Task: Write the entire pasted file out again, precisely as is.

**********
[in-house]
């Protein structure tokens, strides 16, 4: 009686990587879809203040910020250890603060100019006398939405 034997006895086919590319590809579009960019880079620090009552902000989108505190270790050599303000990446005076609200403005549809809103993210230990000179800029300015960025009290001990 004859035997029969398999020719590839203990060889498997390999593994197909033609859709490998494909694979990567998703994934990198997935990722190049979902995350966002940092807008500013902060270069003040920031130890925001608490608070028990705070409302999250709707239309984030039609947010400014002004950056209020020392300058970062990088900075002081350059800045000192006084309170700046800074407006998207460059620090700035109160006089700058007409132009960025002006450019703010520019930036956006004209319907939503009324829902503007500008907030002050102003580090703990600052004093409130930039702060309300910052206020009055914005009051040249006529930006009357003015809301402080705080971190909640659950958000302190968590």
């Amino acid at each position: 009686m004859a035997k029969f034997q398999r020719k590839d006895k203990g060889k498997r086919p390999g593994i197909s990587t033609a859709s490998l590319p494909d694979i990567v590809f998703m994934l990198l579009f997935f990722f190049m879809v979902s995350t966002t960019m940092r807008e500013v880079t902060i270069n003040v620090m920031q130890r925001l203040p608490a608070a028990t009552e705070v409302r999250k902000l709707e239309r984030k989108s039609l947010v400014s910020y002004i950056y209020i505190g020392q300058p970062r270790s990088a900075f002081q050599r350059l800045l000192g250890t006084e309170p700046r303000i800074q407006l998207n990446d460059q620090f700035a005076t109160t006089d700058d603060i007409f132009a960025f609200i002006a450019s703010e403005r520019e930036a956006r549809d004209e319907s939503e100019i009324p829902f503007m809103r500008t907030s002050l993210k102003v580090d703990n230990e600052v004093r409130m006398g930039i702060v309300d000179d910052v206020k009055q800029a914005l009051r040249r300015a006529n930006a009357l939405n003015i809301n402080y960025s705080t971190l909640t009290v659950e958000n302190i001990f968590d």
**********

[in-house]
């Protein structure tokens, strides 16, 4: 009686990587879809203040910020250890603060100019006398939405 034997006895086919590319590809579009960019880079620090009552902000989108505190270790050599303000990446005076609200403005549809809103993210230990000179800029300015960025009290001990 004859035997029969398999020719590839203990060889498997390999593994197909033609859709490998494909694979990567998703994934990198997935990722190049979902995350966002940092807008500013902060270069003040920031130890925001608490608070028990705070409302999250709707239309984030039609947010400014002004950056209020020392300058970062990088900075002081350059800045000192006084309170700046800074407006998207460059620090700035109160006089700058007409132009960025002006450019703010520019930036956006004209319907939503009324829902503007500008907030002050102003580090703990600052004093409130930039702060309300910052206020009055914005009051040249006529930006009357003015809301402080705080971190909640659950958000302190968590």
């Amino acid at each position: 009686m004859a035997k029969f034997q398999r020719k590839d006895k203990g060889k498997r086919p390999g593994i197909s990587t033609a859709s490998l590319p494909d694979i990567v590809f998703m994934l990198l579009f997935f990722f190049m879809v979902s995350t966002t960019m940092r807008e500013v880079t902060i270069n003040v620090m920031q130890r925001l203040p608490a608070a028990t009552e705070v409302r999250k902000l709707e239309r984030k989108s039609l947010v400014s910020y002004i950056y209020i505190g020392q300058p970062r270790s990088a900075f002081q050599r350059l800045l000192g250890t006084e309170p700046r303000i800074q407006l998207n990446d460059q620090f700035a005076t109160t006089d700058d603060i007409f132009a960025f609200i002006a450019s703010e403005r520019e930036a956006r549809d004209e319907s939503e100019i009324p829902f503007m809103r500008t907030s002050l993210k102003v580090d703990n230990e600052v004093r409130m006398g930039i702060v309300d000179d910052v206020k009055q800029a914005l009051r040249r300015a006529n930006a009357l939405n003015i809301n402080y960025s705080t971190l909640t009290v659950e958000n302190i001990f968590d």